CHISINAU, Moldova (AP) — Some 3,000 people protested in the Moldovan capital Friday for a third day running calling for early elections, better governance and demanding an end to widespread corruption.
The demonstrators marched toward the national television station, Moldova 1, accusing it of pro-government-bias. Leaders from two pro-Russian parties led the march and were joined by members of civic group Dignity and Truth, which wants more transparency and public accountability. They later headed to the capital's main square in sub-zero temperatures and announced a major anti-government rally will be held on Sunday.
Protesters stormed Parliament Wednesday after lawmakers approved a new pro-European government led by Pavel Filip, the former technology minister.
They are angry about falling living standards in the impoverished country and say pro-European parties, which have been in power since 2009, have failed to carry out reforms. They are also calling for a full inquiry into the disappearance of up to $1.5 billion from three banks prior to parliamentary elections in 2014.
The banks were closed down in 2015 and losses were covered by state reserves.
"I want Moldova to be a free country, that doesn't depend on oligarchs," said Alexandru Balaban, 58. "We've had enough of corruption. We want people to have decent salaries and jobs so they don't have to go abroad to work."
The unrest has caused concern in Washington, Brussels and Moscow.
On Friday, Russian President Vladimir Putin discussed the deteriorating situation in Moldova with the Russian Security Council, Kremlin spokesman Dmitry Peskov said. Moldova has stopped several Russian journalists who flew to Chisinau this week to cover the anti-government protests from entering the country, the Russian Tass news agency reported.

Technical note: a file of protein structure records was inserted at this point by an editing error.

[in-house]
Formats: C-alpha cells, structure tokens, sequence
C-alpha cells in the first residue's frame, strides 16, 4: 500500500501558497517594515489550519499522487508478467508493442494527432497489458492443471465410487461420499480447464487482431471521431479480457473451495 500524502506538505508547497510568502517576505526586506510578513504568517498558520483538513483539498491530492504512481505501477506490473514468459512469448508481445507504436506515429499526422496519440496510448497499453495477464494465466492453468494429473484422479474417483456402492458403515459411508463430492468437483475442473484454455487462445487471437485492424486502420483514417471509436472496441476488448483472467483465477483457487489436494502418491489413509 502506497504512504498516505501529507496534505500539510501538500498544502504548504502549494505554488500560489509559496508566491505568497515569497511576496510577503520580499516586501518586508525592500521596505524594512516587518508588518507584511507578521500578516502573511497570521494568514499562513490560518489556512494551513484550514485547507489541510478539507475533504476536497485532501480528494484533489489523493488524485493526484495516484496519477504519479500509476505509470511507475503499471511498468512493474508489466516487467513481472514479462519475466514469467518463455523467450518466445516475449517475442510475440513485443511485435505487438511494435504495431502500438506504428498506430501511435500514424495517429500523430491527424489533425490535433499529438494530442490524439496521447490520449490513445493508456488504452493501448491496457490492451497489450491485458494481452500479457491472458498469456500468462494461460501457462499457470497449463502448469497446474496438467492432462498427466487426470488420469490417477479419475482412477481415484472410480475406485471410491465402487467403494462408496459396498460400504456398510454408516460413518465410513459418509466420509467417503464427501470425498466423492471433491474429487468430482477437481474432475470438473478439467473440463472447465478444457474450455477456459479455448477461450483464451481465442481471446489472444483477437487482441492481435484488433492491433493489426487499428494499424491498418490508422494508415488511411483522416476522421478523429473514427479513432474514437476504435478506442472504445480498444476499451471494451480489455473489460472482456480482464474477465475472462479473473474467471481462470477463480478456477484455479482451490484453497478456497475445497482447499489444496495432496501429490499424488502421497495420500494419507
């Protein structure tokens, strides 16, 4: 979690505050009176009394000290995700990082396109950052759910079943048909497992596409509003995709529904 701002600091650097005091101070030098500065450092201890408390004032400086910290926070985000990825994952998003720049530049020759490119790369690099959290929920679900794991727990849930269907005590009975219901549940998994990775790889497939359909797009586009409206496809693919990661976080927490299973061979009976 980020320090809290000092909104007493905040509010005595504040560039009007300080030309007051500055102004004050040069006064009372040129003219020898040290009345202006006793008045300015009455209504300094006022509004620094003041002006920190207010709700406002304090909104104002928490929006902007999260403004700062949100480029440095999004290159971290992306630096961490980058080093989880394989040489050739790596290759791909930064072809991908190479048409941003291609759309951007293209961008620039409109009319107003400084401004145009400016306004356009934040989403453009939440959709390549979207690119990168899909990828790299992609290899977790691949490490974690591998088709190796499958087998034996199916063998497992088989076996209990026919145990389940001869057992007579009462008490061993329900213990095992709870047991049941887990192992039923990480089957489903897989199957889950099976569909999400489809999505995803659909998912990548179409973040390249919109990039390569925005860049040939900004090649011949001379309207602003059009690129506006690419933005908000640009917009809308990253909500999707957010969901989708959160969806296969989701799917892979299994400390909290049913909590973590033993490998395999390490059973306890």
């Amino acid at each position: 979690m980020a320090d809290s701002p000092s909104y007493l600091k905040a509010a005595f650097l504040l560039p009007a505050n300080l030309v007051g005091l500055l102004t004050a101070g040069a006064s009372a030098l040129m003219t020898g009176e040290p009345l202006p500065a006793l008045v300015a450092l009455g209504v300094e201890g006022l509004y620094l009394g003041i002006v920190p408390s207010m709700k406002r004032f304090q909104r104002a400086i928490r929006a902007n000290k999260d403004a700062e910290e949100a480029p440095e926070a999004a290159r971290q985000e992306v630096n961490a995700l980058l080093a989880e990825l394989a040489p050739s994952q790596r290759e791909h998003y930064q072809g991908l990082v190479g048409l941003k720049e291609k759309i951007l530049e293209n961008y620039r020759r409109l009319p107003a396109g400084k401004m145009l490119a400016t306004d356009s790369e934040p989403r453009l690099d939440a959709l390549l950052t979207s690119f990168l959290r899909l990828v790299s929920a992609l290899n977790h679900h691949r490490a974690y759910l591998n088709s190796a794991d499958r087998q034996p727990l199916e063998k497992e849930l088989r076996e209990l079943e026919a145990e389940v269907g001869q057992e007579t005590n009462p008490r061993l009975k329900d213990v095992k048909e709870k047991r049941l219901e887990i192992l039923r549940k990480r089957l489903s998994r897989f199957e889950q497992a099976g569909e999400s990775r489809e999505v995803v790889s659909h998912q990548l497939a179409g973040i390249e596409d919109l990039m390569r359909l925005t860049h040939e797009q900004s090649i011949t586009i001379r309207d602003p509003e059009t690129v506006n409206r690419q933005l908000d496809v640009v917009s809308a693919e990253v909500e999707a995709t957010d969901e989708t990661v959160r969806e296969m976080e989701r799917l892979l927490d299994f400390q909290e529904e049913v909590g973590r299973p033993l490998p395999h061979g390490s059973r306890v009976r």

The U.S. embassy in Chisinau also urged for calm this week and called for a dialogue between politicians and demonstrators.
The average monthly salary in the impoverished nation is just 220 euros ($240). Some 600,000 Moldovans work abroad in the European Union or Russia and send home remittances.
"We can't live like this anymore with high prices and tiny salaries. They stole the money and we have to deal with the consequences," said Irina Popov, an office worker who was protesting.
The U.S. Embassy in Chisinau and the EU have repeatedly urged Moldova to carry out an investigation into the missing money.
Former Prime Minister Vlad Filat was arrested in October 2015 and charged with taking bribes worth $260 million from a businessman to help him gain control of one of the banks. He is currently in jail, pending trial.
Money disappeared from the state savings bank, the Social Bank and Unibank at the end of November 2014. All three banks were put under the central bank's administration in December 2014.
Alison Mutler in Bucharest, Romania and Lynn Berry in Moscow contributed to this report.